TITLE: Dr Jekyll and Mr Hyde
YEAR RELEASED: 1912
DIRECTOR: Lucius Henderson
CAST: James Cruz, Florence La Badie and Henry Benham.
The Strange Case of Dr Jekyll and Mr Hyde, written by Scotsman Robert Louis Stevenson in 1886, has been filmed no less than 120 times. The 1887 novella tells the tragic tale of a good doctor who experiments on himself and becomes a vicious beast through chemical engineering.
The horror story was most famously filmed in 1920 with John Barrymore, in 1931 with Fredric March (who won the Best Actor Oscar for his performance) and Spencer Tracy in 1941.
While it is not the first version, the 1912 Thanhouser version, which celebrates its 100th anniversary this year and can be watched above, is the earliest surviving take on the split personality horror.
Dr Jekyll and Mr Hyde was previously filmed in the US and Denmark but this 1912 version was the first to film the famous Thomas Russell Sullivan play starring Richard Mansfield. You might remember Armand Assante played the historical figure of Richard Mansfield in the Jack the Ripper TV film starring Michael Caine. The character actor Mansfield was drawn into the Ripper case, when the idea of split personality is suggested as the reason they can’t find the mysterious murderer.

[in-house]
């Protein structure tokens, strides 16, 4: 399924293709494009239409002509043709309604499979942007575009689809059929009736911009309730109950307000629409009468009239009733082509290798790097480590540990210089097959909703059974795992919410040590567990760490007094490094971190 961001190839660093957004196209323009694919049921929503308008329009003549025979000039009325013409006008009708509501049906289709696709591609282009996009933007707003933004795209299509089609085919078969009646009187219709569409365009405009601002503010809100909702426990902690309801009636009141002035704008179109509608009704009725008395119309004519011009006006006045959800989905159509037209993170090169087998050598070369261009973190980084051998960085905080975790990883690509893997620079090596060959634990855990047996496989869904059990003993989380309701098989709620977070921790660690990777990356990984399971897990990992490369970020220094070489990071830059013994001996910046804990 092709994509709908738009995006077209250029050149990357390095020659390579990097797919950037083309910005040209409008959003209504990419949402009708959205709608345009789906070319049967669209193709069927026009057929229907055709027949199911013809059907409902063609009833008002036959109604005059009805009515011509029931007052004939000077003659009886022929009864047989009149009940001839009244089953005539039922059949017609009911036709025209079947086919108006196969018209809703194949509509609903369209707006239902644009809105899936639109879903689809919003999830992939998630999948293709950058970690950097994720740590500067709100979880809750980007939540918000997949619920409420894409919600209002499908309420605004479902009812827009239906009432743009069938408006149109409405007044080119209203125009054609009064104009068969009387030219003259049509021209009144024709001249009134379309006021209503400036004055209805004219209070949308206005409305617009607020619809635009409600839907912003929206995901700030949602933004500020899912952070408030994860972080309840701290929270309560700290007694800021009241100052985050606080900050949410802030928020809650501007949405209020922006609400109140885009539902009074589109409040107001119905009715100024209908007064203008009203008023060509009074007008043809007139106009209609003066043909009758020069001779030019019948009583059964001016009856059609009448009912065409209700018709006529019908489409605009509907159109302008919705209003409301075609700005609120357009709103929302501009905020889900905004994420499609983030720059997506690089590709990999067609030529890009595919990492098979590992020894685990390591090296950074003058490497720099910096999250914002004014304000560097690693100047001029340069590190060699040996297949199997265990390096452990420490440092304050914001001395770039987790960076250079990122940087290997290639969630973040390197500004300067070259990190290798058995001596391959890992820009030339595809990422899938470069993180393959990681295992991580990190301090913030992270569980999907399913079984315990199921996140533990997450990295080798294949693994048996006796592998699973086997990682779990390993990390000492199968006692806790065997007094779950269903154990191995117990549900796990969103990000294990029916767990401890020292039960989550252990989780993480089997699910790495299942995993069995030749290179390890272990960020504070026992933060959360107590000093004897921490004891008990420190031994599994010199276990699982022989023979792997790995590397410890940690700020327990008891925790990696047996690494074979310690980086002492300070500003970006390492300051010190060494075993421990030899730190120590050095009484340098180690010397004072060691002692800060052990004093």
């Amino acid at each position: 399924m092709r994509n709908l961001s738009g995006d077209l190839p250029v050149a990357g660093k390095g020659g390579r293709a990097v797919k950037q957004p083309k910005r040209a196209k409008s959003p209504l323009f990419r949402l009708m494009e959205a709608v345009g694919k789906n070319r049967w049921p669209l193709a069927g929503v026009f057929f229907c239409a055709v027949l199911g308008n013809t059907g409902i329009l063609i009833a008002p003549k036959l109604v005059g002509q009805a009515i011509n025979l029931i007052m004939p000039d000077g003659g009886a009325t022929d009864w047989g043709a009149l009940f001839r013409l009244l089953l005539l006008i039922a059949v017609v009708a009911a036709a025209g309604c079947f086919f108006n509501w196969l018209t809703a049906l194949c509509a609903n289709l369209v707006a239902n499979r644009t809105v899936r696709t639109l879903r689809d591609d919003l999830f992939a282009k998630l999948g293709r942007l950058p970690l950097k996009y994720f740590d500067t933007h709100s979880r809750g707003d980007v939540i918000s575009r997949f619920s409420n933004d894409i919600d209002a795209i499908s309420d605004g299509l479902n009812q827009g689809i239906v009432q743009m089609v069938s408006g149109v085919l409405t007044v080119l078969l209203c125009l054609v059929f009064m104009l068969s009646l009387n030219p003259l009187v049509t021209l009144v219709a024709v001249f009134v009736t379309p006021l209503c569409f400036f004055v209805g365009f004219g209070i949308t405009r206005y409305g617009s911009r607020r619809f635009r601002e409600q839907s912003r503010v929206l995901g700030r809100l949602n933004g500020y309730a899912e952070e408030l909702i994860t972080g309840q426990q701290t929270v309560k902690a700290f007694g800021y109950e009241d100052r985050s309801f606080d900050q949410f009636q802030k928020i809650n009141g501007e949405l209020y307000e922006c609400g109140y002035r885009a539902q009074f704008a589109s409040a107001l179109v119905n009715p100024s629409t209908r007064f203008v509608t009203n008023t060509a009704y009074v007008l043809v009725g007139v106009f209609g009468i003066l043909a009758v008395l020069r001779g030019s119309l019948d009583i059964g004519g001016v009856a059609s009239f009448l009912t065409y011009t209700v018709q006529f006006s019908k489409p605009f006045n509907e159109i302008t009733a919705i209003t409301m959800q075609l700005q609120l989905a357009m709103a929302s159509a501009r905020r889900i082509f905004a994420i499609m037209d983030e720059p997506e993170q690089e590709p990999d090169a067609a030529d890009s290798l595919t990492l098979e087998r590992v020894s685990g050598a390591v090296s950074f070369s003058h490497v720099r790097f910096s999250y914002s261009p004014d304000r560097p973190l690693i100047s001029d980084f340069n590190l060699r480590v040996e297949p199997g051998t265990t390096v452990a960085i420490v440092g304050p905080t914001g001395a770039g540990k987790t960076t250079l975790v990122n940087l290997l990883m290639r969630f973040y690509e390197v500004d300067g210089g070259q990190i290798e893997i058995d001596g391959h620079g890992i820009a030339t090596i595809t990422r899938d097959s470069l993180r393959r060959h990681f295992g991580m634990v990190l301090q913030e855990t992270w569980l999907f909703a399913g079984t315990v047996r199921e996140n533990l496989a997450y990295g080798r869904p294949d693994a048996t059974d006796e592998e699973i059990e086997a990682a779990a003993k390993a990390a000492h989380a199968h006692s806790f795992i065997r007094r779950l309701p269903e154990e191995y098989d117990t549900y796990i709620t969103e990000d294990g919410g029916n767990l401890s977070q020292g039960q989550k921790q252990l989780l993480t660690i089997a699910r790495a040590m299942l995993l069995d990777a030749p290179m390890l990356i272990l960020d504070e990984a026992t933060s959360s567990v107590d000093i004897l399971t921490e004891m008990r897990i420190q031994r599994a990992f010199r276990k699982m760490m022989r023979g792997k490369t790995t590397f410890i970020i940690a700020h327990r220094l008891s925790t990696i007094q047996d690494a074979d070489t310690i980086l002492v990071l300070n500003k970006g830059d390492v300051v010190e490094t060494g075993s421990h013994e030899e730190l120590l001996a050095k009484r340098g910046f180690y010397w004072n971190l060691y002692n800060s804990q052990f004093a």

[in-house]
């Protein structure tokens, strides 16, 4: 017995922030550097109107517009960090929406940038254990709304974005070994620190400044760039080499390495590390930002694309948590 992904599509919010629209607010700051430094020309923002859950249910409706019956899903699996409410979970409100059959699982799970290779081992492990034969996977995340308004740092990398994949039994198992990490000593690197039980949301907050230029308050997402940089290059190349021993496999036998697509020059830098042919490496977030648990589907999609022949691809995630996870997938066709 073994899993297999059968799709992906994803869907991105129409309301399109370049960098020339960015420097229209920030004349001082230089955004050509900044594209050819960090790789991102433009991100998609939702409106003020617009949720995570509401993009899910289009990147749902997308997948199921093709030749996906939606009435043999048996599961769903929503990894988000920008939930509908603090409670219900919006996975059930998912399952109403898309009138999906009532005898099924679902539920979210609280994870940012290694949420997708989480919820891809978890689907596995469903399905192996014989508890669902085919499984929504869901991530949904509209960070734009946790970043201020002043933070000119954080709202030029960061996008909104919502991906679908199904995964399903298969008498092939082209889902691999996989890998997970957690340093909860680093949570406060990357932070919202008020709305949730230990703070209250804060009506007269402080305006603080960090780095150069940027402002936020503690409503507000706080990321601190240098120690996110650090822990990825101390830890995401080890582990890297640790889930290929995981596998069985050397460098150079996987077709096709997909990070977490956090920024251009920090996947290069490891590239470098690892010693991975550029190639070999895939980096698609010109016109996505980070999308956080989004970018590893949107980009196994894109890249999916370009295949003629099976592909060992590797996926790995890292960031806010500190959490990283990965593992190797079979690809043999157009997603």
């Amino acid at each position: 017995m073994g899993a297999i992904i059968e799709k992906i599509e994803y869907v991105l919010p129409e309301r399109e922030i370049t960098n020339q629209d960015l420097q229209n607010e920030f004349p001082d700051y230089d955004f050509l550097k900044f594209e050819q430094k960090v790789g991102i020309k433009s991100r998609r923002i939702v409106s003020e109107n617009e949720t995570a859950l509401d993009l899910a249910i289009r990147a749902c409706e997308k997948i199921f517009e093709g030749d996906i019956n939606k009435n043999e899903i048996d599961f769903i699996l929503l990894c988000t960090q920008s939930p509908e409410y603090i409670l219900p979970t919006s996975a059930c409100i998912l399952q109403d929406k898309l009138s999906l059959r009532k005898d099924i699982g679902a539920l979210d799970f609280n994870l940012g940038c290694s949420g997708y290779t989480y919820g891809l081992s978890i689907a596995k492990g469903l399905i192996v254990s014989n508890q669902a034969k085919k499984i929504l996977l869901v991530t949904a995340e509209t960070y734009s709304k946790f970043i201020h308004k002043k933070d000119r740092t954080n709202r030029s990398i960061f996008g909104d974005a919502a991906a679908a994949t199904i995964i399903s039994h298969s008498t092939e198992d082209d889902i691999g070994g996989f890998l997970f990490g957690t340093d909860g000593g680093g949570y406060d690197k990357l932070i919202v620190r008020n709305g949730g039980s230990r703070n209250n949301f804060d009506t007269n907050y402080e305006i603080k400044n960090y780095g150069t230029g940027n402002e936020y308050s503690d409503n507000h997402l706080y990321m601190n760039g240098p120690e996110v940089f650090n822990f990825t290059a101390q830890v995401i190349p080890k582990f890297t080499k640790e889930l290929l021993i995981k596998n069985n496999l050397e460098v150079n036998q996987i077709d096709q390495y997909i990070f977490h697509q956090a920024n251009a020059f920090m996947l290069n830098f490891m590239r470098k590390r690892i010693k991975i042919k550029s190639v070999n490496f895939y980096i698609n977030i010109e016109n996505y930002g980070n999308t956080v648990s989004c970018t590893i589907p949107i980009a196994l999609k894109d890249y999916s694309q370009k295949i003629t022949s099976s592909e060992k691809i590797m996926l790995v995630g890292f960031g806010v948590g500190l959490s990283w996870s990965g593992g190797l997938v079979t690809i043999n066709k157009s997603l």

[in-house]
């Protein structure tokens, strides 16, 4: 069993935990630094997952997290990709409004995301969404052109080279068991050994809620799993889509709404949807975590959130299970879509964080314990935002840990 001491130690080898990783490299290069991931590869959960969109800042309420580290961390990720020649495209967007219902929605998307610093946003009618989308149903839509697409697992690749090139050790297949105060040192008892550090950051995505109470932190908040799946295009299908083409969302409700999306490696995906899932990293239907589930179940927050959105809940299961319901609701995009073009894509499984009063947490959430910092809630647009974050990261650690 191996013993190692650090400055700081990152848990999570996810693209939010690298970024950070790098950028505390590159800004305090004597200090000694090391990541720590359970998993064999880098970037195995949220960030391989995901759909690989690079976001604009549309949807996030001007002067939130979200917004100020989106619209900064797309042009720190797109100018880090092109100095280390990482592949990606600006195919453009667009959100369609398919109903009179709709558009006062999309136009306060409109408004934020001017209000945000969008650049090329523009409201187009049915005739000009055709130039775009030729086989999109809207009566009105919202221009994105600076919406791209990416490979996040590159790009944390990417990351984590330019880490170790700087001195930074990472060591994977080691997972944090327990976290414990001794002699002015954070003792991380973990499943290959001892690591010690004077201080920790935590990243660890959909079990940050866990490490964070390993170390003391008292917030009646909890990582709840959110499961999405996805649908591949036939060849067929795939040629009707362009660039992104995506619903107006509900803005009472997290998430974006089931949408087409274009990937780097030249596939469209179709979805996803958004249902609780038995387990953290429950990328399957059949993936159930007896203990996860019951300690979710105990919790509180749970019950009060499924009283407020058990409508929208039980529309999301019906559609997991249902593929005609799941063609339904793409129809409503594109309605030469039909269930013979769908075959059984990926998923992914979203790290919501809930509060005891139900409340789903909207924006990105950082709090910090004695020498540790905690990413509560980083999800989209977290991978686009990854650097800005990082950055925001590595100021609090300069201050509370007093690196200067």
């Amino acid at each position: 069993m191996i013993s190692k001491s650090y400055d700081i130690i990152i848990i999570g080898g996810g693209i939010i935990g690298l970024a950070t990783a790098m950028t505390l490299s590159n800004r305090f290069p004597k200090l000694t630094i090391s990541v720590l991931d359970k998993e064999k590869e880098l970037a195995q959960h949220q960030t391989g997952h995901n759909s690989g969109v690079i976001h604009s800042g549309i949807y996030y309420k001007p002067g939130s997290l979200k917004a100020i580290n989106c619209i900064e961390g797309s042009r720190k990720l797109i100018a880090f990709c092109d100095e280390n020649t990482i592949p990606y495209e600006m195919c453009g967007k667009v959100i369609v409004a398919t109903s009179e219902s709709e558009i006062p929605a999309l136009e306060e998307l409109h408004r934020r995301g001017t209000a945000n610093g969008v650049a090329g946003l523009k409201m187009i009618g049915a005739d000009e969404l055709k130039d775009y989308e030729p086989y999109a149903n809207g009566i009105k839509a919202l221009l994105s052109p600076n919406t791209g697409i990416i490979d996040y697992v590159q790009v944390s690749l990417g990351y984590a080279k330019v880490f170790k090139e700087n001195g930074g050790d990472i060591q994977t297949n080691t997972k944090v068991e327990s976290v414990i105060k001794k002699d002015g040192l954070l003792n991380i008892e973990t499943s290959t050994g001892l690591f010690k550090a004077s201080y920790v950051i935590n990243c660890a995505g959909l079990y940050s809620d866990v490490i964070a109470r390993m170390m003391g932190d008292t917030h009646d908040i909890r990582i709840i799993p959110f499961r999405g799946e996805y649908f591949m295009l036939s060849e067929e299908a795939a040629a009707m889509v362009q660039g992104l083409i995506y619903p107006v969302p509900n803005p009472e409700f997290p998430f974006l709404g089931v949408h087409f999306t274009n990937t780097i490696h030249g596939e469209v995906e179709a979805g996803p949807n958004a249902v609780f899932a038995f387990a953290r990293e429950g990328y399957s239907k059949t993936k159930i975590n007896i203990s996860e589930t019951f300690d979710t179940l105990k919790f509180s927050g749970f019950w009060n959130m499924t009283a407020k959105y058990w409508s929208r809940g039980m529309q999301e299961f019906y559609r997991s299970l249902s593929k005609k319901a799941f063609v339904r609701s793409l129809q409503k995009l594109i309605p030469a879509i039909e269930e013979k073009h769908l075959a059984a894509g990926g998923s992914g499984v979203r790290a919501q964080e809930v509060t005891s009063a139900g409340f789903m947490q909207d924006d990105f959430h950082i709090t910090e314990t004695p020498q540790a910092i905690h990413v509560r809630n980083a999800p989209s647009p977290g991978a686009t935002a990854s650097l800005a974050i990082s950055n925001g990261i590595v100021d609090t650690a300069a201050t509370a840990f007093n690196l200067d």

Directed by Lucius Henderson in the US, the 1912 film stars James Cruze in the dual role. Later in his life, silent film actor Henry Benham said he shared the role of Edward Hyde in some of the scenes with Cruze. The film, like most little silent horror films, is great fun – very melodramatic, with over -the-top makeup and all over in a few minutes.
Although Wikipedia says the film goes for 12 minutes, the version on Youtube which I like is about 8 minutes. You can watch a 11 and a half-minute version on Vimeo, which is here.